Wednesday, August 03, 2016


“The  marriage covenant by which a man and a woman established between themselves a partnership of their whole life, and which of its own very nature is ordered to the well-being of the spouses, and to the procreation and upbringing of children...” (Canon 1055 par. 1 CIC).

Thus reads the fundamental and universal teaching of the Church about the inherent nature and pursuant basic finalities of marriage according to Natural Law and expressly formulated into universal Positive Law as above cited in part.  While the Church respects contrary beliefs and practices on the part of not really a small number of individuals – specially during these so-called “modern” times when they make marriage fit their personal ego and designs and not in accord with objective reality and truth – the Church would not advise, much less endorse them to enter into a Catholic marriage whereas  they precisely believe and behave contrary to the substantive nature and innate finalities of marriage as above pointed out in three pivotal provisions:

a.  A partnership of the whole life:

Upon the de facto marriage of man and woman, these become Covenant partners, viz., one becomes the part of the other and vice versa, thus making their covenanted spousal life.  More.  Such a whole (marriage) once made is for a lifetime for both the man and the woman therein concerned.  Marriage is wherefore indivisible and not merely insoluble while husband and wife shall both live.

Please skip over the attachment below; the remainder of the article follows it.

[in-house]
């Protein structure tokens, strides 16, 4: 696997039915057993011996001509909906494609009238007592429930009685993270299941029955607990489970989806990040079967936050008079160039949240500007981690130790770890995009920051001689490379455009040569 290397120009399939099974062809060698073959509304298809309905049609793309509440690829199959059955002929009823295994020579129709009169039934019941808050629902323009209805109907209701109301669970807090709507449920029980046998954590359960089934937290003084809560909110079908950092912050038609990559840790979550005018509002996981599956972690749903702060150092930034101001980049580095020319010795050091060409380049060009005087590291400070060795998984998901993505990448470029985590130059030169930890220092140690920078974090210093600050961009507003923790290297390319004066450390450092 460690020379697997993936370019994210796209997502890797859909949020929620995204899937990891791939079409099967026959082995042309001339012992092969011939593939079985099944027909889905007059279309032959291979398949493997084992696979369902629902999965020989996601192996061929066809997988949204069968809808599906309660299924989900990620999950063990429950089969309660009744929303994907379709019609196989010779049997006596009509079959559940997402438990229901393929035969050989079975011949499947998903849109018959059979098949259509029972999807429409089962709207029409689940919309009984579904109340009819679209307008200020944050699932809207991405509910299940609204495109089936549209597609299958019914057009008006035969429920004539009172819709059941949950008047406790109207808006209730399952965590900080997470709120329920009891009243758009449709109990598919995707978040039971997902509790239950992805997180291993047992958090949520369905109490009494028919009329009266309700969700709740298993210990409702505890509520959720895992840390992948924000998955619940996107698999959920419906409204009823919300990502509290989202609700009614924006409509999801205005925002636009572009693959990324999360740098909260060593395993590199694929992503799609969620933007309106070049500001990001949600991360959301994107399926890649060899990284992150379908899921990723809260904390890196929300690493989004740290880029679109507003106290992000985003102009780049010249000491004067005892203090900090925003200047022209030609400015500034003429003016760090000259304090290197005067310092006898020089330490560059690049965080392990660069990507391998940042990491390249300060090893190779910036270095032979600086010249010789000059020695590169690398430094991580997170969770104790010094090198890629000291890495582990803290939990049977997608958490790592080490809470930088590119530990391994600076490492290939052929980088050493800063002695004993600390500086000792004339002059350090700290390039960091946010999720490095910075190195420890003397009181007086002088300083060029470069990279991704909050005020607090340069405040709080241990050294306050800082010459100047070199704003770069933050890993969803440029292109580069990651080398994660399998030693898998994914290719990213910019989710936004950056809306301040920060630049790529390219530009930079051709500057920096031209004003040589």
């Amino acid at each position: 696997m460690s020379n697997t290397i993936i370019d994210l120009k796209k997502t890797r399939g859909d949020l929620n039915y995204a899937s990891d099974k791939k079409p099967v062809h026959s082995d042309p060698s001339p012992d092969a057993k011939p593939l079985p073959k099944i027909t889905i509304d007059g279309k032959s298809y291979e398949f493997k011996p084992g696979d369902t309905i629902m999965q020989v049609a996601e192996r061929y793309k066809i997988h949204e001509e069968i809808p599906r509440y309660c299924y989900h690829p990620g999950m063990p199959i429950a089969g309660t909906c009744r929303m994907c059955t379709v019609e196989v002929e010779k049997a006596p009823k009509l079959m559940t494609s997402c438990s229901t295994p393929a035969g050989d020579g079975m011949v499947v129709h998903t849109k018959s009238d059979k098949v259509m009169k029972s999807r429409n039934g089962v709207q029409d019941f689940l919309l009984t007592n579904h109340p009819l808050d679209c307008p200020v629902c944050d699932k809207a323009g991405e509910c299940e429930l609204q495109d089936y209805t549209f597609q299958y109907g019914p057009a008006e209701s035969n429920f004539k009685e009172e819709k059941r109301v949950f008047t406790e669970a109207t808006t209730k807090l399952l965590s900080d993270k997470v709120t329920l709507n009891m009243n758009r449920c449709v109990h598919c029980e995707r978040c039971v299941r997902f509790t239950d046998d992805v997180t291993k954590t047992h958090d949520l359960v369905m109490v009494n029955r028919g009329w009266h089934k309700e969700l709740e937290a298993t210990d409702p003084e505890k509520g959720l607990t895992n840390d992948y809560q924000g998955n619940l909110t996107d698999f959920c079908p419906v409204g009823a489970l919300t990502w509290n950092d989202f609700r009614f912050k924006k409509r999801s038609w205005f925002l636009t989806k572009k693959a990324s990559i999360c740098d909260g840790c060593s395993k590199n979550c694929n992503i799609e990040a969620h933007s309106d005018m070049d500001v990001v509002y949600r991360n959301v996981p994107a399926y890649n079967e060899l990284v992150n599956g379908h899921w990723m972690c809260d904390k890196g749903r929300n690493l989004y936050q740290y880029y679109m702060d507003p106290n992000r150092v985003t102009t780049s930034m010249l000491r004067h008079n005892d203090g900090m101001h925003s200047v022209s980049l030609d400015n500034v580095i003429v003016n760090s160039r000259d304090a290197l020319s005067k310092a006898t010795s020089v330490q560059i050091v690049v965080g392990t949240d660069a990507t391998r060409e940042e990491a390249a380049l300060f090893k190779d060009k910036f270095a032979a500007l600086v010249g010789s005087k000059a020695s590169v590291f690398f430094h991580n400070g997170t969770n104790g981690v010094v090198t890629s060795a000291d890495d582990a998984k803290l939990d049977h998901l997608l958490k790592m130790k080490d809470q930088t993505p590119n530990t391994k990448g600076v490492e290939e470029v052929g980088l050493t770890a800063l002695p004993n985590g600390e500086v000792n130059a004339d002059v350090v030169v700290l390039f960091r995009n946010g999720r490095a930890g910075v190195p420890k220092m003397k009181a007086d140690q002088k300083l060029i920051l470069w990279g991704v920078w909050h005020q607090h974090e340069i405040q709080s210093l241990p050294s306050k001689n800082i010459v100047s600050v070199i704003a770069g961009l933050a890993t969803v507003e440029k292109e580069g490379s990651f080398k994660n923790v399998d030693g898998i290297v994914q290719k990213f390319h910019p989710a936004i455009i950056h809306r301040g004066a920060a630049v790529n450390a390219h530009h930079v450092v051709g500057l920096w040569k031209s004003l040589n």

b.  The Good and Well-being of the Spouses:

This is the first and fundamental finality of marriage, i.e., so that the man and the woman concerned as de facto spouses live and enjoy the fulfilment of their option to be together as lifetime partners – considering that their love and appreciation for one another and esteem for each other, all of which precisely lead them in getting married to one another.

c.  The Procreation and Upbringing of Children:

This is the second basic objective of marriage, viz., so that the spouses will have the fulfilment of having children through their consummate union and at the same time have the corresponding duty to finance their daily needs, to provide them their due domestic value formation and needed academic education.  Thus comes the following over-all conclusion:

Rather than the mere number of children – be these but one or twelve even – what really matters is the capacity and possibilities of their parents to bring them up, to caring for them, to have them duly educated.  This is Responsible Parenthood – instead of drinking this and that thing, in resorting to this and that medical or surgical intervention – all of which equal Artificial Family Planning.  Wherefore, when a man and a woman do not want children, neither should they get married.  When they cannot up bring children, nether should they have even but one child.  Marriage is definitely not for incapable or irresponsible individuals.